Intervals and Timers!

For today’s healthy living email, I got to talk about two of my favorite things! So I thought I would share here too! My sister-in-law and I are getting closer to launching a blog and website to support these emails, so let me know how you like the topics I post here, or if you want to join the email group!

Today is February 1, 2012.

Workout Wednesday! And our Raw Recipe of the Week!

Essential Equipment #3

The countdown timer

I have a collection of different timing tools that I use not only for working out, but for helping me to focus on other (often undesirable) tasks as well.

Here are some links to handy-dandy timers (most of which I own and use, so if you want more info please email me or post to our Facebook page here:

Any countdown timer, even the one on your microwave will do. If you use a timer that re-sets and continues to run automatically, as all except the last on the list above do, you’ll get the best, uninterrupted experience.

To start off the month of February, and since it’s Workout Wednesday, grab a timer and experiment with some intervals! Interval training has a lot of selling points, but my two favorites are:

1.    Fat burning and muscle building

2.    Tends to warp time and boost your mood

Most people have heard about “the fat burning zone”, and furthermore many people have been told that to burn fat you need to do long bouts of cardiovascular exercise at a moderate effort (stead-state cardio, or walking/running/elliptical at a conversational intensity, for example).  So there you are, trying to slog your way through 30-60 minutes every day of mind-numbing steady-state cardio.

While it is true that your body utilizes different sources of energy (glucose, fat, protein etc.) at different durations and intensities, this scientific fact typically doesn’t apply to the average person. It’s important for elite athletes, and running marathons (read: race day), but not for your Wednesday night trip to the gym. 

The bad news is that this is a myth, this notion of a fat burning zone, used in this way was, in fact, dreamt up by a marketing team, not scientists. A manufacturer noticed that treadmills and other machines that had the heart-rate zones for “fat burning” and “performance training” and so on stamped on them, sold more. And a mythical beast was born. 

This myth has been perpetuated by the fact that steady-state, longer duration exercise is, well, easier.

The good news is, that it is possible to work out for less time and burn more calories (or the same as you would in the above situation at least).

The caveat is that you need to pay attention a bit more and work a bit harder for that time.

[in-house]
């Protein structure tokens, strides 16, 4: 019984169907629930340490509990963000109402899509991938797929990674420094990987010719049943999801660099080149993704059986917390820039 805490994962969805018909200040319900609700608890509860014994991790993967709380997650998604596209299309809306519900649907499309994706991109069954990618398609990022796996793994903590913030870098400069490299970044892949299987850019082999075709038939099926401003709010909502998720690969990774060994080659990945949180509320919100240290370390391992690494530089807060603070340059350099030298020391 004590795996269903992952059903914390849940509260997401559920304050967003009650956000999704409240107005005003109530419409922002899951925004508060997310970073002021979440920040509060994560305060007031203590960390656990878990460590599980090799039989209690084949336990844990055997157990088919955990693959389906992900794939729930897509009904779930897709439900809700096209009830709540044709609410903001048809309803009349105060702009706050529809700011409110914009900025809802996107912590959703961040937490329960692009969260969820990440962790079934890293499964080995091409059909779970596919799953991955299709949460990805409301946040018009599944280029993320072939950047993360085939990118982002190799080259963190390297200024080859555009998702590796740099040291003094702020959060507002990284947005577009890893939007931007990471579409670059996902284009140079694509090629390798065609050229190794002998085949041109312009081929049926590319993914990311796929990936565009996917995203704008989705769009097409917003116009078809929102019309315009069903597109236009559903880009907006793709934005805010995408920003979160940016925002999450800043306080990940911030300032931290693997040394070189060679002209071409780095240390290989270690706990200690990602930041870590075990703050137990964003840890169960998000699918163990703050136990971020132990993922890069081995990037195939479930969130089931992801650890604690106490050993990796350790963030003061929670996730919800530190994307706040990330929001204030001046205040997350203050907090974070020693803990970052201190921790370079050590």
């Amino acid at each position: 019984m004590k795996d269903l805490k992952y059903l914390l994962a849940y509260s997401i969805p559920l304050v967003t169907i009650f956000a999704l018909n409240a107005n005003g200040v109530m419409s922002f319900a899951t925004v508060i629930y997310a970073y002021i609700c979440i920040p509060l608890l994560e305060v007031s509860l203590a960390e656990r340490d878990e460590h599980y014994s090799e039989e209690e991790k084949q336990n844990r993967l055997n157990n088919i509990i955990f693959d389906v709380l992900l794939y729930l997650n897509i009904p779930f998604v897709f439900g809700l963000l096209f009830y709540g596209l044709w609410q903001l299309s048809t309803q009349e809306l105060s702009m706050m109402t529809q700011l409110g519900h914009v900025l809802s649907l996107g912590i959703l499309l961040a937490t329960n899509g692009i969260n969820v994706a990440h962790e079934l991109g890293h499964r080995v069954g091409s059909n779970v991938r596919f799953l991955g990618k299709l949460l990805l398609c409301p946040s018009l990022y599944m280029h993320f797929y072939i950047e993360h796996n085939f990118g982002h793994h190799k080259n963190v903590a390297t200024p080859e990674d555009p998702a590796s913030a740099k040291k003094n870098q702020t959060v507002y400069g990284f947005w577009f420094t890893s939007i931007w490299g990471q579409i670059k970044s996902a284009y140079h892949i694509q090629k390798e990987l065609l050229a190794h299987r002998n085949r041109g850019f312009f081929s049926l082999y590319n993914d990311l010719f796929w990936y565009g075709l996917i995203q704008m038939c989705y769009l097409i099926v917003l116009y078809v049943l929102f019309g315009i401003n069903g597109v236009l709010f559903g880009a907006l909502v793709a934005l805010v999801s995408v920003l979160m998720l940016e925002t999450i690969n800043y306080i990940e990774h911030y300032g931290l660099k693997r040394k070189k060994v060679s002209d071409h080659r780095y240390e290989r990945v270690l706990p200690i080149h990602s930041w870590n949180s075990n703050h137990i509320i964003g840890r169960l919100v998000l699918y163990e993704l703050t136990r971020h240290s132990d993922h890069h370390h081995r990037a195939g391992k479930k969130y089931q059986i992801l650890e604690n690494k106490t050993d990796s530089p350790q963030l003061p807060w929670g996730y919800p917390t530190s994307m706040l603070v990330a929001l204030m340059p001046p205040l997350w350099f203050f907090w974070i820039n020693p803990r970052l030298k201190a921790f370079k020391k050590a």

More good news?  It is reasonable to think that you could do 3 interval sessions a week, less than 20 – 30 minutes each, and still see progress! 

To test this idea I did a little self-experiment recently. First I worked out on my stationary bike for 45 minutes at a moderate effort (wearing a heart-rate monitor). A week later, under conditions as similar as I could make them, I did the following, a 10 minute warm up, then alternated 2 minutes hard effort, then 1.5 minute easy/moderate effort for 30 minutes, then I cooled down for 5 minutes.

 Session 1 (steady-state) = 322 calories burned

Session 2 (intervals) = 483 calories burned 

Same time, 161 more calories burned.

Also, the first workout FELT much longer, I found I was changing the channel on the TV a lot, I even tried reading a book. For the second workout, I was so involved in what I was doing that the time flew by, I didn’t even pay attention to the television.

To be effective your interval session doesn’t need to be long. Start with what you are ready for. Even going for a walk, and picking up the pace until your breathing is more labored and you can feel your leg muscles working, couting to 30 like that, then slowing back down and repeating 5 times, is a great beginner interval workout!

If you are struggling to get going in a work out, or you are feeling tired, do 2 or 3 hard intervals and you may just perk up!

So go to it today, and share your favorite interval session with the group on Facebook:

Raw-Vegan Recipe of the Week!

Fennel Orange Salad

1 bulb fennel, including fronds

1 orange

4 nice looking lettuce leaves, butter, red leaf and green leaf are all good choices

1/4 cup high quality black olives (not the kind in the can)

Olive oil

White wine vinegar

Sea salt

Fresh ground black pepper

Trim fennel bulb, cut in half and cut out the core. Slice thinly. Cut orange in half, then in half again. Cut off peel and slice thinly.  Cover a serving dish with lettuce leaves, alternately, place one lettuce leaf on each dinner plate.  Arrange fennel and orange slices on the lettuce. Top with olives. Season with sea salt and fresh ground pepper. Drizzle with olive oil and a splash of white wine vinegar. *Garnish with fennel fronds.

Do more, feel better,



Fill in your details below or click an icon to log in: Logo

You are commenting using your account. Log Out / Change )

Twitter picture

You are commenting using your Twitter account. Log Out / Change )

Facebook photo

You are commenting using your Facebook account. Log Out / Change )

Google+ photo

You are commenting using your Google+ account. Log Out / Change )

Connecting to %s